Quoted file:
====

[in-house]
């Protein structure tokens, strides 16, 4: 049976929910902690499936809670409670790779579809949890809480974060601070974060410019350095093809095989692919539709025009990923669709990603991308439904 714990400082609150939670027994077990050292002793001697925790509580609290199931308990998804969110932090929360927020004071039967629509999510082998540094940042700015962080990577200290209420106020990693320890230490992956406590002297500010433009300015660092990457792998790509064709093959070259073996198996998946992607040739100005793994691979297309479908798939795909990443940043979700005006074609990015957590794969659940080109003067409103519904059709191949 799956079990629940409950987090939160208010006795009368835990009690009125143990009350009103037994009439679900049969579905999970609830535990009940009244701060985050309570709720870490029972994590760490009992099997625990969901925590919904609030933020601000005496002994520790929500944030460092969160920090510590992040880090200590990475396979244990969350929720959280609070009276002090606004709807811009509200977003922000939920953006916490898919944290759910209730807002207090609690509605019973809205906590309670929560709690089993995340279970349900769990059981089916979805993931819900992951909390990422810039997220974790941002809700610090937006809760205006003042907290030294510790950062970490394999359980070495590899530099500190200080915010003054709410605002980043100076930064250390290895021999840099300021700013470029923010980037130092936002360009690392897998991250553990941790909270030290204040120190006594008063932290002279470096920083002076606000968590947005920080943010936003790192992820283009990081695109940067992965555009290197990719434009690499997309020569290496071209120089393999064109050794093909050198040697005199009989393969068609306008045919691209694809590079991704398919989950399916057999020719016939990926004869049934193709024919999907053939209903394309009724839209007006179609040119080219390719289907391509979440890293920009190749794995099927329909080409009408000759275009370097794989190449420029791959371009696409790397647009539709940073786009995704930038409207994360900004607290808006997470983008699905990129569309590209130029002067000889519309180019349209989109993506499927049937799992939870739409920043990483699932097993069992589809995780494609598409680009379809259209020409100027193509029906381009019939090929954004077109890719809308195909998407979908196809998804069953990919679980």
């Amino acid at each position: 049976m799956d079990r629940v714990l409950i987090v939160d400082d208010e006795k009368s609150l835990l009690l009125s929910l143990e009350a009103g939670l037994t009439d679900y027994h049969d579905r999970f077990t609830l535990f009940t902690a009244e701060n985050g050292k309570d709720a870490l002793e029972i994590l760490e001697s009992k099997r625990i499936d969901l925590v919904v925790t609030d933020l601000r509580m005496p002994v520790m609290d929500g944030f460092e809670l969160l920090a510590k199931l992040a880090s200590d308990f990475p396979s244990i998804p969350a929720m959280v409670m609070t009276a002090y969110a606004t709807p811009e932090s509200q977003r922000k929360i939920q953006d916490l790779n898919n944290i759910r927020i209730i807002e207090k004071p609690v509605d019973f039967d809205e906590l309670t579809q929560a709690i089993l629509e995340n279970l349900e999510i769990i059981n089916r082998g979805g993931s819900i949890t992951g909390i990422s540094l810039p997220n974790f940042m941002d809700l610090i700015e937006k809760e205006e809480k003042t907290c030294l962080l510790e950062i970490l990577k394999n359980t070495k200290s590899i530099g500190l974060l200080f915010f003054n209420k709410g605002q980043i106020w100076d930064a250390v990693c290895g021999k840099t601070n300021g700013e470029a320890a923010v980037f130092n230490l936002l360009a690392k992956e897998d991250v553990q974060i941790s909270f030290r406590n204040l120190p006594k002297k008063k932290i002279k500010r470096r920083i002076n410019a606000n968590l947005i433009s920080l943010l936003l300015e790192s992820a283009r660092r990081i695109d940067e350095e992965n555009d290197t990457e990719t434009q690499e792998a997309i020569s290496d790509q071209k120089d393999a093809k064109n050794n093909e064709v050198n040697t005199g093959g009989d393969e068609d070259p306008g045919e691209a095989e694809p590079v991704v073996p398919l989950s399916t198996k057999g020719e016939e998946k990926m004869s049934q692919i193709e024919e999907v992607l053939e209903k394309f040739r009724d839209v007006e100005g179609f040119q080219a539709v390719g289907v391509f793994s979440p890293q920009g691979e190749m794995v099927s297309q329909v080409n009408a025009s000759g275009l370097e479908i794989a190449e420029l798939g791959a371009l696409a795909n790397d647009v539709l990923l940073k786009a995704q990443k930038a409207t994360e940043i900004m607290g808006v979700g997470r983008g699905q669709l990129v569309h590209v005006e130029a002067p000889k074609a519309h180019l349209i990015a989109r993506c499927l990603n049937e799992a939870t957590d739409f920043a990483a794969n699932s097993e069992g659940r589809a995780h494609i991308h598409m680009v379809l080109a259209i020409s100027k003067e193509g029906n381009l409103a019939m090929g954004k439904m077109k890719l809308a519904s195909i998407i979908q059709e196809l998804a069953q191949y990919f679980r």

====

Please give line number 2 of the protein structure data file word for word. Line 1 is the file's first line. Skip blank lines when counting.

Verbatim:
């Protein structure tokens, strides 16, 4: 049976929910902690499936809670409670790779579809949890809480974060601070974060410019350095093809095989692919539709025009990923669709990603991308439904 714990400082609150939670027994077990050292002793001697925790509580609290199931308990998804969110932090929360927020004071039967629509999510082998540094940042700015962080990577200290209420106020990693320890230490992956406590002297500010433009300015660092990457792998790509064709093959070259073996198996998946992607040739100005793994691979297309479908798939795909990443940043979700005006074609990015957590794969659940080109003067409103519904059709191949 799956079990629940409950987090939160208010006795009368835990009690009125143990009350009103037994009439679900049969579905999970609830535990009940009244701060985050309570709720870490029972994590760490009992099997625990969901925590919904609030933020601000005496002994520790929500944030460092969160920090510590992040880090200590990475396979244990969350929720959280609070009276002090606004709807811009509200977003922000939920953006916490898919944290759910209730807002207090609690509605019973809205906590309670929560709690089993995340279970349900769990059981089916979805993931819900992951909390990422810039997220974790941002809700610090937006809760205006003042907290030294510790950062970490394999359980070495590899530099500190200080915010003054709410605002980043100076930064250390290895021999840099300021700013470029923010980037130092936002360009690392897998991250553990941790909270030290204040120190006594008063932290002279470096920083002076606000968590947005920080943010936003790192992820283009990081695109940067992965555009290197990719434009690499997309020569290496071209120089393999064109050794093909050198040697005199009989393969068609306008045919691209694809590079991704398919989950399916057999020719016939990926004869049934193709024919999907053939209903394309009724839209007006179609040119080219390719289907391509979440890293920009190749794995099927329909080409009408000759275009370097794989190449420029791959371009696409790397647009539709940073786009995704930038409207994360900004607290808006997470983008699905990129569309590209130029002067000889519309180019349209989109993506499927049937799992939870739409920043990483699932097993069992589809995780494609598409680009379809259209020409100027193509029906381009019939090929954004077109890719809308195909998407979908196809998804069953990919679980």